There is a functional trade‐off in the design of skeletal muscle. Muscle strength depends on the number of muscle fibers in parallel, while shortening velocity and operational distance depend on fascicle length, leading to a trade‐off between the maximum force a muscle can produce and its ability to change length and contract rapidly. This trade‐off becomes even more pronounced as animals increase in size because muscle strength scales with area (length2) while body mass scales with volume (length3). In order to understand this muscle trade‐off and how animals deal with the biomechanical consequences of size, we investigated muscle properties in the pectoral girdle of varanid lizards. Varanids are an ideal group to study the scaling of muscle properties because they retain similar body proportions and posture across five orders of magnitude in body mass and are highly active, terrestrially adapted reptiles. We measured muscle mass, physiological cross‐sectional area, fascicle length, proximal and distal tendon lengths, and proximal and distal moment arms for 27 pectoral girdle muscles in 13 individuals across 8 species ranging from 64 g to 40 kg. Standard and phylogenetically informed reduced major axis regression was used to investigate how muscle architecture properties scale with body size. Allometric growth was widespread for muscle mass (scaling exponent >1), physiological cross‐sectional area (scaling exponent >0.66), but not tendon length (scaling exponent >0.33). Positive allometry for muscle mass was universal among muscles responsible for translating the trunk forward and flexing the elbow, and nearly universal among humeral protractors and wrist flexors. Positive allometry for PCSA was also common among trunk translators and humeral protractors, though less so than muscle mass. Positive scaling for fascicle length was not widespread, but common among humeral protractors. A higher proportion of pectoral girdle muscles scaled with positive allometry than our previous work showed for the pelvic girdle, suggesting that the center of mass may move cranially with body size in varanids, or that the pectoral girdle may assume a more dominant role in locomotion in larger species. Scaling exponents for physiological cross‐sectional area among muscles primarily associated with propulsion or with a dual role were generally higher than those associated primarily with support against gravity, suggesting that locomotor demands have at least an equal influence on muscle architecture as body support. Overall, these results suggest that larger varanids compensate for the increased biomechanical demands of locomotion and body support at higher body sizes by developing larger pectoral muscles with higher physiological cross‐sectional areas. The isometric scaling rates for fascicle length among locomotion‐oriented pectoral girdle muscles suggest that larger varanids may be forced to use shorter stride lengths, but this problem may be circumvented by increases in limb excursion afforded by the sliding coracosternal joint.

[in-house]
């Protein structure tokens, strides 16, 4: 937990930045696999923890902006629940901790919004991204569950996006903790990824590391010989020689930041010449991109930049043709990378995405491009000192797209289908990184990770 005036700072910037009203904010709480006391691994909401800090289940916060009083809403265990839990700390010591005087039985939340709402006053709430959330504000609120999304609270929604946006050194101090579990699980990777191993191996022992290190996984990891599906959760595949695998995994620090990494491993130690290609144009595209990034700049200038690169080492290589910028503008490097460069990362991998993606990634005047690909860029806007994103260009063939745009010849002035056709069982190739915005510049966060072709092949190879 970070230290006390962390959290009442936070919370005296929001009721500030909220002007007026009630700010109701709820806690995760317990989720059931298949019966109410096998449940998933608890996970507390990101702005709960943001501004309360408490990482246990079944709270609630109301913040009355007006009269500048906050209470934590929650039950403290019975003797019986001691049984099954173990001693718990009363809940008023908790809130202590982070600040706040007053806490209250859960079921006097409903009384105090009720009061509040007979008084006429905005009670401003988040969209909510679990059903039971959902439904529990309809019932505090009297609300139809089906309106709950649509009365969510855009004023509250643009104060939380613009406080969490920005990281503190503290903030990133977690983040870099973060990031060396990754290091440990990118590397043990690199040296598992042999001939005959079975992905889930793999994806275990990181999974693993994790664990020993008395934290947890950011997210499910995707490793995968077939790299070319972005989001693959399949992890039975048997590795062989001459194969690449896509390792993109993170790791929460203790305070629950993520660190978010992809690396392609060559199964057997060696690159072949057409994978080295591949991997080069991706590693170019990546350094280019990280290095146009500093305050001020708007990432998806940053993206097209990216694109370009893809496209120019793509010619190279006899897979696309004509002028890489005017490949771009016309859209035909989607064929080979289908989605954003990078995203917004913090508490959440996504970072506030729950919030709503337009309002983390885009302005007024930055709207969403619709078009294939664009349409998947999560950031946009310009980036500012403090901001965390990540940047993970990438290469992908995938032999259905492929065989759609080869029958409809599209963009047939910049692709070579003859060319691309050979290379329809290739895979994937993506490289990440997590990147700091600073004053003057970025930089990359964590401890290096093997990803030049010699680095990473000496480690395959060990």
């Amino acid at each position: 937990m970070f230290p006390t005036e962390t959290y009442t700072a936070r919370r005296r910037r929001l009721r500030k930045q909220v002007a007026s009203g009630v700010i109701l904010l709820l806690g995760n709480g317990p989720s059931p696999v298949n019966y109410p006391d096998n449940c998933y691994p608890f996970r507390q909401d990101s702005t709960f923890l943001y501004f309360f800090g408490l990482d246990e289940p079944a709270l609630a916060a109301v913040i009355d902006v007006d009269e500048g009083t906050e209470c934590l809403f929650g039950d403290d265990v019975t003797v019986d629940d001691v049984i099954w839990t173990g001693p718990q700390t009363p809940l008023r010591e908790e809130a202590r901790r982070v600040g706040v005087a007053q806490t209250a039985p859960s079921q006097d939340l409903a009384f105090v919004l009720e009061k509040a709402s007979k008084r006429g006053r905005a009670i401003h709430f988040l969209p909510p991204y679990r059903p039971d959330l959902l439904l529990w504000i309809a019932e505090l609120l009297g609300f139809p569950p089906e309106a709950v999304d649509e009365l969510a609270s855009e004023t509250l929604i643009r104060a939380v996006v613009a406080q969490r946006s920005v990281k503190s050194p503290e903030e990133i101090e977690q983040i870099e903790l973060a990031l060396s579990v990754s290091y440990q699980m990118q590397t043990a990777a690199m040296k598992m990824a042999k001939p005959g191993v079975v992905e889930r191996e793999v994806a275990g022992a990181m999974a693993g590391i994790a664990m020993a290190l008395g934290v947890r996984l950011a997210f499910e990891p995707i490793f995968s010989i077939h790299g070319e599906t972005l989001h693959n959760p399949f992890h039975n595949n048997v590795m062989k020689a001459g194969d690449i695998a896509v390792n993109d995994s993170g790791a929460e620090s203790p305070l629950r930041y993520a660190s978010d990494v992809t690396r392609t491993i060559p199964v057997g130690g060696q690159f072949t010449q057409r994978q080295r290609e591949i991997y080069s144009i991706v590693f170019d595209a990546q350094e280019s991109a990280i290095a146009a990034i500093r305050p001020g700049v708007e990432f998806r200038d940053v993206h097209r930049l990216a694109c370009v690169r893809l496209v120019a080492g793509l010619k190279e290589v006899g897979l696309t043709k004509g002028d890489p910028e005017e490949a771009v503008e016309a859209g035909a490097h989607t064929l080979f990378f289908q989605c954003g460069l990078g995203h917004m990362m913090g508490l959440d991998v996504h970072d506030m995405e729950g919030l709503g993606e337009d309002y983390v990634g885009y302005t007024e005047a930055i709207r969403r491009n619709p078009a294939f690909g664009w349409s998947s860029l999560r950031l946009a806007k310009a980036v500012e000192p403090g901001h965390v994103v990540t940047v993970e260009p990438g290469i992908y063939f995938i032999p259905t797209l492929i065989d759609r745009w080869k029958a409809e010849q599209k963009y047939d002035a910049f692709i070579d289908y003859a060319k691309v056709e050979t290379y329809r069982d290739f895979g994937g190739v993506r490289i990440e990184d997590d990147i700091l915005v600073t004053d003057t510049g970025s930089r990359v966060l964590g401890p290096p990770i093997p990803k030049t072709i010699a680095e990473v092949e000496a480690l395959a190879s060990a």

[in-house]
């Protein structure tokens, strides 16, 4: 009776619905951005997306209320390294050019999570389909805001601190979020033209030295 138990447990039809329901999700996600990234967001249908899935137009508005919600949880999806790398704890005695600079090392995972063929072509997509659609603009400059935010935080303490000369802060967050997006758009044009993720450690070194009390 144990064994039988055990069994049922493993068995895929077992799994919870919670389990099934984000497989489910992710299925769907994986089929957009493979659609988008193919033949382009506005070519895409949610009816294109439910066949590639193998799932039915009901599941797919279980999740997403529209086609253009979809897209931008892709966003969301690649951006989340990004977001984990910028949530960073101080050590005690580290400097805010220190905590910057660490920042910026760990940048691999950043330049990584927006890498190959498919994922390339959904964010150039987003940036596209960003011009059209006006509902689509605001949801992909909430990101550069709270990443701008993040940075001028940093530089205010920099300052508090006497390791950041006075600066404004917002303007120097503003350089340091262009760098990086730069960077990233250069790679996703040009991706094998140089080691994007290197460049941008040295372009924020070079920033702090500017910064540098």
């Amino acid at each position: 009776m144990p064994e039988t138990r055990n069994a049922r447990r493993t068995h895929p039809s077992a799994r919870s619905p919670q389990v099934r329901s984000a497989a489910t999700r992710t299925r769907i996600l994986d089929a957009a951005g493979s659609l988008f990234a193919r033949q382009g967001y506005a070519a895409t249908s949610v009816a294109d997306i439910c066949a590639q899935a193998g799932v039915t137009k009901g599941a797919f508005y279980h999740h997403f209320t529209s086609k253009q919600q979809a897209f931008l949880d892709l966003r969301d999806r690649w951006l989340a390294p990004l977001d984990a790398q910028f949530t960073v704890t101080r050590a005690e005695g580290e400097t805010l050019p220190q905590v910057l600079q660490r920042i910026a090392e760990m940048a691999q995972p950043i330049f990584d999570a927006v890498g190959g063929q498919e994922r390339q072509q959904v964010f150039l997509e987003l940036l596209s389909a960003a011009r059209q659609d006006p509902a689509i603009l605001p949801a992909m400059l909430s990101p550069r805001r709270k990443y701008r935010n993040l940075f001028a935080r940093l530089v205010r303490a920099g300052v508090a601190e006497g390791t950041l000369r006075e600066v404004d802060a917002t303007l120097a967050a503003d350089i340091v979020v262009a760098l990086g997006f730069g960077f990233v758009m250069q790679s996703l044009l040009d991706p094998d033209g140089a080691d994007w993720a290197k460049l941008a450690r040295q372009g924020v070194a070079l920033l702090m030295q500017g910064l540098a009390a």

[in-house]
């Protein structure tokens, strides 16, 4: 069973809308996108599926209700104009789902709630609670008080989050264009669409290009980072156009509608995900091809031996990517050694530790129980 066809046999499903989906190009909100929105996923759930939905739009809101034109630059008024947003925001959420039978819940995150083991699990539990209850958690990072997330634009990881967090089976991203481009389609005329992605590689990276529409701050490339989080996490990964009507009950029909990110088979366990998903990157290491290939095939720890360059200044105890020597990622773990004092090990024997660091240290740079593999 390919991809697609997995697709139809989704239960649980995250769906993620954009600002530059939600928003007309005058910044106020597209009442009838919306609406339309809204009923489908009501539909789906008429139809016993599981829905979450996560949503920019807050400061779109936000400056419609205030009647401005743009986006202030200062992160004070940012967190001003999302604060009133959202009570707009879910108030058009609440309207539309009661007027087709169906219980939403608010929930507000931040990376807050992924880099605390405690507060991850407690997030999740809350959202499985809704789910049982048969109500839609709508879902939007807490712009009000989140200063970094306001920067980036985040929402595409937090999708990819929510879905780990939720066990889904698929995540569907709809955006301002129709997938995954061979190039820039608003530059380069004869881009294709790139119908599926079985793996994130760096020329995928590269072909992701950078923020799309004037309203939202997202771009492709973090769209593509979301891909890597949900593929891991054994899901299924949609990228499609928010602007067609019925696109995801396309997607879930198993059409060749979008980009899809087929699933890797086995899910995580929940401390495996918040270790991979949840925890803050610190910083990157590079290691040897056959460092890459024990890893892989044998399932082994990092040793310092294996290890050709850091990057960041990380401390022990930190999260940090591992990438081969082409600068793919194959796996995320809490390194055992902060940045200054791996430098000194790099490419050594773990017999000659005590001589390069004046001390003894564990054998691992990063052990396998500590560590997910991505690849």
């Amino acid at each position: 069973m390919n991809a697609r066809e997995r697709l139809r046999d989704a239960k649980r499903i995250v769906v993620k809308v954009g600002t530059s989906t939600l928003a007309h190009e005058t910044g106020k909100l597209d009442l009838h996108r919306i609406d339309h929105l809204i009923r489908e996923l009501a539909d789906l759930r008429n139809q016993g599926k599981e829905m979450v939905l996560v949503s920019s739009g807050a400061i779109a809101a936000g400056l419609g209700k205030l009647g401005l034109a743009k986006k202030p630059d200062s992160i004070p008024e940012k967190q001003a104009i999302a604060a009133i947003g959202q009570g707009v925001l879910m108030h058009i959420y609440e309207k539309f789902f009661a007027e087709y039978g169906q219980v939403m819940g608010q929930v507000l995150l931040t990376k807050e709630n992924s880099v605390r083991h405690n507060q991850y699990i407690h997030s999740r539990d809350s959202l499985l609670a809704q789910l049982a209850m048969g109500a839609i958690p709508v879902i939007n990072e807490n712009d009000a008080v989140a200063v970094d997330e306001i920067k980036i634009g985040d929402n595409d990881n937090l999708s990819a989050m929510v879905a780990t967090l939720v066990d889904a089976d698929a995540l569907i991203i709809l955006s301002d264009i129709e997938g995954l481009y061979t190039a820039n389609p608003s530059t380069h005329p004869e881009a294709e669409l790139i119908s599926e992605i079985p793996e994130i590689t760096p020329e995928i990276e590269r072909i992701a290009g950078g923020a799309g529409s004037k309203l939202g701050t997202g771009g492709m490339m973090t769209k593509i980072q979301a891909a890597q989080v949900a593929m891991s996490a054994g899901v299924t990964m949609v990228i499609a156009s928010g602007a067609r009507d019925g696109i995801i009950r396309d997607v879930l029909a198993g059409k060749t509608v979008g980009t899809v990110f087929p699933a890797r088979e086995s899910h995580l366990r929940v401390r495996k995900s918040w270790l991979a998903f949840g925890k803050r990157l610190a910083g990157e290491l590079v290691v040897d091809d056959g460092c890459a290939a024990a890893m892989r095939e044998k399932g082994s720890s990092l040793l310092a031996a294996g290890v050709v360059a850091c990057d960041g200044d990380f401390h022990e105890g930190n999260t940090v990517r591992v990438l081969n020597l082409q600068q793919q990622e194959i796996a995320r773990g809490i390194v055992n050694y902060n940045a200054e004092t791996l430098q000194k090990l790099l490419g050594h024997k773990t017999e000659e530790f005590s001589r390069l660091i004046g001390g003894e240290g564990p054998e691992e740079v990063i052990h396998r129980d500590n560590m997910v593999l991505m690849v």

Tendons must be able to withstand the forces generated by muscles and not fail. Accordingly, a previous comparative analysis across species has shown that tendon strength (
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- Nature Publishing Group
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- Scientific Reports
- Medium: X
- Sponsoring Org:
- National Science Foundation
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